One of my favorite meats to smoke on my Pit Barrel Cooker is a Pork Butt. It is also one of my Granddaughter Brynlee’s favorites. Her and Stella spent the night with us recently, The first thing Brynlee asked me when she walked through the door was if I would smoke a brisket or a pork butt. I am always happy to cook for my family, especially my grandkids. I didn’t have a brisket but I did have a couple of pork butts in the freezer.
I took the opportunity to conduct an experiment with this cook. I have always smoked my Pork Butts with the fat side up. Letting the juices from the rendering fat drip down over the meat and into the fire. A pork butt has plenty of fat throughout the muscle not just on the edge or fat cap. For this cook I decided to place the pork butt fat side down on the grates.
Pork Butt Fat Side Up or Down
No matter how many pitmasters you gathered in a room you will find plenty of differences on smoking methods for a pork butt. Besides the basic question of fat side up or fat side down some will trim most or all of the fat from the pork butt. Since the pork butt has plenty of fat throughout the meat it should still stay moist while allowing the smoke and rub to penetrate the meat.
Other variables include flavor profiles, wrap or not wrap and what temperature to take the meat to. One of the few things most pitmasters can agree on is letting the meat rest after its pulled off the smoker. Of course that brings up more opinions on how long to let it rest. I like to let my pork butts rest for at least an hour.
Fat Side Down Prep
I prepped my pork butt as usual since I was just interested in testing placing the meat fat side down. I rinsed and patted dry on the cutting board. Next up was a little drizzle of olive oil to help the rub adhere to the meat. A few light shakes of sea salt followed up by a liberal dusting with Mo Cason’s Competition Rib Rub. This would be my first cook with this rub I received for Fathers Day.
The Pit Barrel Cooker is ready to go with Kingsford Charcoal and a couple of good sized Pecan chunks. The PBC is designed to hang meat including pork butts but I prefer to place my butts on the grate. Out of habit I almost flipped it before laying it on the grate but I managed to get it placed fat side down.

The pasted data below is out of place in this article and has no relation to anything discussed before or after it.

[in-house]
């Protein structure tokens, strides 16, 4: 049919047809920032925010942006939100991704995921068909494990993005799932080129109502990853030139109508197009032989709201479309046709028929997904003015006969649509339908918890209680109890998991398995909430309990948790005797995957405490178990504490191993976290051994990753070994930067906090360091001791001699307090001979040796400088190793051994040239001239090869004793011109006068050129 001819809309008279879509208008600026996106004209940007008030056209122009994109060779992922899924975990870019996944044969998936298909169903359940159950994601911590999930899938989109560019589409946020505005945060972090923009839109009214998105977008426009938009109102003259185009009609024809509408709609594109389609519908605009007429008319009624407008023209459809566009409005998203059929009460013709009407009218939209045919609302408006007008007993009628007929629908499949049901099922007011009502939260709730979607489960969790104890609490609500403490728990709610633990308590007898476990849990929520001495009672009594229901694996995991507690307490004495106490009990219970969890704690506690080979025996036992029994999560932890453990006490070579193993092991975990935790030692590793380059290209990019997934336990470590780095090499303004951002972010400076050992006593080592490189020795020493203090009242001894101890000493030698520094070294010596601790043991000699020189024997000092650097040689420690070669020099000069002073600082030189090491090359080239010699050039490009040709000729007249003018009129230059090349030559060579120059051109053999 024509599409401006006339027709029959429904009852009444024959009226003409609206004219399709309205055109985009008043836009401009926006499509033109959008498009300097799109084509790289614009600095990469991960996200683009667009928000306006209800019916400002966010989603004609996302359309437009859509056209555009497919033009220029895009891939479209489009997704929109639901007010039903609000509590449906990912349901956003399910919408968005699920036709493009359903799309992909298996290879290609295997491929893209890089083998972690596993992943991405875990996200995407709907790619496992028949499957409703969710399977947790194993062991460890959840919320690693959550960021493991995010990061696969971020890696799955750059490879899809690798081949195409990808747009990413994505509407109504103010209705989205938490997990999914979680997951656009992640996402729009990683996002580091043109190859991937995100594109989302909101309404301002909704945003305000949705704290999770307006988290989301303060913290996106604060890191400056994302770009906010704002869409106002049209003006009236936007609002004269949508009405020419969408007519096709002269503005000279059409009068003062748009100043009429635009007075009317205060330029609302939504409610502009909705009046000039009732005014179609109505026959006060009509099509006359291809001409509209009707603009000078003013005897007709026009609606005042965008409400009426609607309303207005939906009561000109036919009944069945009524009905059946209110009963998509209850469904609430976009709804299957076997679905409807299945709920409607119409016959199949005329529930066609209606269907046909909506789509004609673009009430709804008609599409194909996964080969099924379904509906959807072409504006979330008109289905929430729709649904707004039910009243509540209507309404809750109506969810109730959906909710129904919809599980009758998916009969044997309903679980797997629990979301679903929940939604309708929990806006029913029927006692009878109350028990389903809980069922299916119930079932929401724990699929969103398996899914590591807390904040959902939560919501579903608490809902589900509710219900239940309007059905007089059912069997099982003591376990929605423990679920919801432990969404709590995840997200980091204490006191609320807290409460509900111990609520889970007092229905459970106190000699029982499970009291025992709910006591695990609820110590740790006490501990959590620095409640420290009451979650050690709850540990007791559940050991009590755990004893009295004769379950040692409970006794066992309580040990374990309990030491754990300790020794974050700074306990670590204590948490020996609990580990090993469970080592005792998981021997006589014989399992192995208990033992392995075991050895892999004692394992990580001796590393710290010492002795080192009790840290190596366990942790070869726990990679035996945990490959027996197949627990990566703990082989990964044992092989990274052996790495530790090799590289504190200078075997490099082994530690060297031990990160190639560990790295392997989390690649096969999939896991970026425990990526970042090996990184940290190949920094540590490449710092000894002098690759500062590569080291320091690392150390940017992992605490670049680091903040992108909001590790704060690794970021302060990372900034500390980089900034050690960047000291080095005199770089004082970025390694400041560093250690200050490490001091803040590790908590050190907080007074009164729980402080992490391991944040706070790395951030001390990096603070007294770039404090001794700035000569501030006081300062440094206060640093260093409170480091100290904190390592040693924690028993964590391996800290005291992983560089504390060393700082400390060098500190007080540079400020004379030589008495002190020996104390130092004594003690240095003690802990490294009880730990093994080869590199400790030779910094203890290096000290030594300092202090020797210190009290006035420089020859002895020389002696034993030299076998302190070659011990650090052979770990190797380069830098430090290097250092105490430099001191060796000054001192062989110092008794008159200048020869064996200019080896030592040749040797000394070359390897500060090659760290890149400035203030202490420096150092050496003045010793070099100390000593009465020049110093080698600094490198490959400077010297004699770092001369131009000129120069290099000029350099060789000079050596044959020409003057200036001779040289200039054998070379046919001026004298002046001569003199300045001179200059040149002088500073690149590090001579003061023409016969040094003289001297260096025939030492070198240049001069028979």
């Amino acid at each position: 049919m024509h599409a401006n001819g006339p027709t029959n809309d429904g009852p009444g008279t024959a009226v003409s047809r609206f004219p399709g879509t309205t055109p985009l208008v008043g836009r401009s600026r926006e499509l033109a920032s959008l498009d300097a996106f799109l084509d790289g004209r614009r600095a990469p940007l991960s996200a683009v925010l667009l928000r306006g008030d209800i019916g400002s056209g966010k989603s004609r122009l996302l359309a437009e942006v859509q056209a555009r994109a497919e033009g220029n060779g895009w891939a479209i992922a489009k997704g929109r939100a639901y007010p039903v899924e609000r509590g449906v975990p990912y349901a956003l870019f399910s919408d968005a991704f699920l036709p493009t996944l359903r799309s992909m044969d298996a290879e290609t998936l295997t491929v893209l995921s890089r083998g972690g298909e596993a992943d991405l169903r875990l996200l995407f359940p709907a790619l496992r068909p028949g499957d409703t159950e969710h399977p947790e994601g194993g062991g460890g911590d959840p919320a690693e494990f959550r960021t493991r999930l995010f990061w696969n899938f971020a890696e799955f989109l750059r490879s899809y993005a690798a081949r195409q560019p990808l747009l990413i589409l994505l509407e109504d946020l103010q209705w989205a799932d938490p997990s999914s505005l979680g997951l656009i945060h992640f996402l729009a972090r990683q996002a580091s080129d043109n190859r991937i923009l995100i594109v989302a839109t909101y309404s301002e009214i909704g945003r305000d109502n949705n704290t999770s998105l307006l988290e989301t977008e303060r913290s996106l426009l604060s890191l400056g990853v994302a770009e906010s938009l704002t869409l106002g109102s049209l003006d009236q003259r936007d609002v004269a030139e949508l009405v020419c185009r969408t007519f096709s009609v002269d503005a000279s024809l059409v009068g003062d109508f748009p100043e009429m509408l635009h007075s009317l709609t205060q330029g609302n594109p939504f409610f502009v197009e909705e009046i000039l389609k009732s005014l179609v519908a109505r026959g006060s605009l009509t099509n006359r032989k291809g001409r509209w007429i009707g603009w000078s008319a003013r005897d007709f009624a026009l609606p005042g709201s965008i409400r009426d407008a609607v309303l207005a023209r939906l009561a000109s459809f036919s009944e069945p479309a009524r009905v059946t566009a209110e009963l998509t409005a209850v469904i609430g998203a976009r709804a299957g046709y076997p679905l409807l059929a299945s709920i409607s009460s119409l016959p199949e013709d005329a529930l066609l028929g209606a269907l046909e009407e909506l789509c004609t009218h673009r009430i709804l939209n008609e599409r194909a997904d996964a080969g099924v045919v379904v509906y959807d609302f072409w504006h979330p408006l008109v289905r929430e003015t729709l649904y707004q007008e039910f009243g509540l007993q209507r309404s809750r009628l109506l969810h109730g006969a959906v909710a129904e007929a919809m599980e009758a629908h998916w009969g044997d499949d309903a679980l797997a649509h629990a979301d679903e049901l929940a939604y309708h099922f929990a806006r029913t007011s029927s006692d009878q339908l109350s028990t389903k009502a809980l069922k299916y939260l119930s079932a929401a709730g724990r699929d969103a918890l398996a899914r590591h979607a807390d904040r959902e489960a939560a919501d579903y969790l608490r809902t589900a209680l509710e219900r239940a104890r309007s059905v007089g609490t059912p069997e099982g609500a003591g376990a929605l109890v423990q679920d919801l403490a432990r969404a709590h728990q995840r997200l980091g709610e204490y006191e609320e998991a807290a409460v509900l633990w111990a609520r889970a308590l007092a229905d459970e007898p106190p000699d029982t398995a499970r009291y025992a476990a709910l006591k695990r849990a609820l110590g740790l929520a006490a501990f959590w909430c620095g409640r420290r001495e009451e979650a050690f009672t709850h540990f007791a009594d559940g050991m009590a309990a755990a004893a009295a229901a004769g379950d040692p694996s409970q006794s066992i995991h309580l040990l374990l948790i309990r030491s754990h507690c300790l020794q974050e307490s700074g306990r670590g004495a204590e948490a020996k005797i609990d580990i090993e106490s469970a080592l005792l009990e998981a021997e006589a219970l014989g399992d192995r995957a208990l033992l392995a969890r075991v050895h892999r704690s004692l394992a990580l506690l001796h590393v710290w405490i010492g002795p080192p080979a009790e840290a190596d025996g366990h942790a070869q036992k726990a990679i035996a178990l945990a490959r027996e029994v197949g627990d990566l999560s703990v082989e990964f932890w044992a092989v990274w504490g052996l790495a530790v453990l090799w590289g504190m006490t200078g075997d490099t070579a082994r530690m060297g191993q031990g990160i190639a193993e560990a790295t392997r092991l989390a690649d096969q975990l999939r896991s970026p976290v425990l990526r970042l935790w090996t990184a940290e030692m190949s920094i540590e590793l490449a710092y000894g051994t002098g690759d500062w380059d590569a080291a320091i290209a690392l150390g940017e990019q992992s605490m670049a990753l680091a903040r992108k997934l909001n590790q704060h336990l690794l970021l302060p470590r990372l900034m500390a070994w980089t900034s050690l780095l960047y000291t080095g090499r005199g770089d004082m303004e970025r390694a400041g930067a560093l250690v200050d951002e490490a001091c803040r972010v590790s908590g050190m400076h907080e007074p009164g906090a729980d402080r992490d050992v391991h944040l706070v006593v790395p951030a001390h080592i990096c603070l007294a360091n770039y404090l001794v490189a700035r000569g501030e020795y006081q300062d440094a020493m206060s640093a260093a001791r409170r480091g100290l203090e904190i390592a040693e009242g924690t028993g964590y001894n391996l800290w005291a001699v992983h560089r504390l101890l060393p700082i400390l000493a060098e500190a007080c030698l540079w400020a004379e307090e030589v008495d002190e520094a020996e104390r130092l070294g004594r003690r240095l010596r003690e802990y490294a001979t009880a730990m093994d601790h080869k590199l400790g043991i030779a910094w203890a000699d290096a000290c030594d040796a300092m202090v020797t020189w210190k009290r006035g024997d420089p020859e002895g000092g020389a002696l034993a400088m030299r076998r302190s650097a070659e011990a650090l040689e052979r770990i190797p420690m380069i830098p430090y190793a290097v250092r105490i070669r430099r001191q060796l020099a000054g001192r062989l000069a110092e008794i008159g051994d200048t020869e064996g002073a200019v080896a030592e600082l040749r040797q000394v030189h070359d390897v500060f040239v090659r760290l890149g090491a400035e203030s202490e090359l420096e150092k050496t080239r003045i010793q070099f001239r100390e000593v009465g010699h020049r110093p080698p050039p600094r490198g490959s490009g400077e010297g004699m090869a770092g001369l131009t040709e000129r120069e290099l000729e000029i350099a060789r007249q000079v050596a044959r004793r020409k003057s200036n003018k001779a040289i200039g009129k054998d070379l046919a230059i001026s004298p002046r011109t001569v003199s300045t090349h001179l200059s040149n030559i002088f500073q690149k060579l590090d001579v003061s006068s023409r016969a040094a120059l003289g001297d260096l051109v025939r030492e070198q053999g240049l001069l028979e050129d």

Pork Butt Fat Side Down Results
Unwrapping the butcher paper from the pork butt I noticed I had less juice in the paper than normal. That had me wondering if that was the result of cooking fat side down. I am normally able to pour off a cup or more of savory juices. This time I had about half a cup. I retained it anyway to use later after shredding.
The color of the meat and bark were wonderful. There was also a little more bark than I usually get on a pork butt. This was the 1st pork butt I have smoked that the bone didn’t just fall out practically on its own. The meat felt tender but it just didn’t look as tender as it usually does.
When I pulled the meat by hand it was tender and moist. Granted not as moist and tender as my pork butts normally are. The flavor was really solid though. The flavor profile leaned a little more to the spicier side with the Mo Cason’s rub I used. My wife made herself a pulled pork sandwich before I had it all pulled. She was very happy with the results. She thought it was as good as my usual, just a little different flavor this time.
Based on this first test of Fat Side Down versus Fat Side Up I will go back to smoking my pork butts fat side up. I will probably test fat side down again in the future at some point. Until then its fat side up for me.
Pork Butt Cook Stats
|Ingredients||Weather Conditions||Cooking Times|
|6.25 lb Pork Butt|
Moe Cason’s Competition Rib Rub
|Temperature at start 70|
Temperature at End 79
Humidity at start 86%
Humidity at end 72%
Wind at start 5 MPH
Wind at end 4.3 MPH
|Meat on at 11:30 AM|
Wrapped in Butcher Paper at 2:17 PM and 169 degrees
Pulled off the Smoker at 3:40 PM and 203 degrees
Total Cook Time 4 Hours and 10 Minutes
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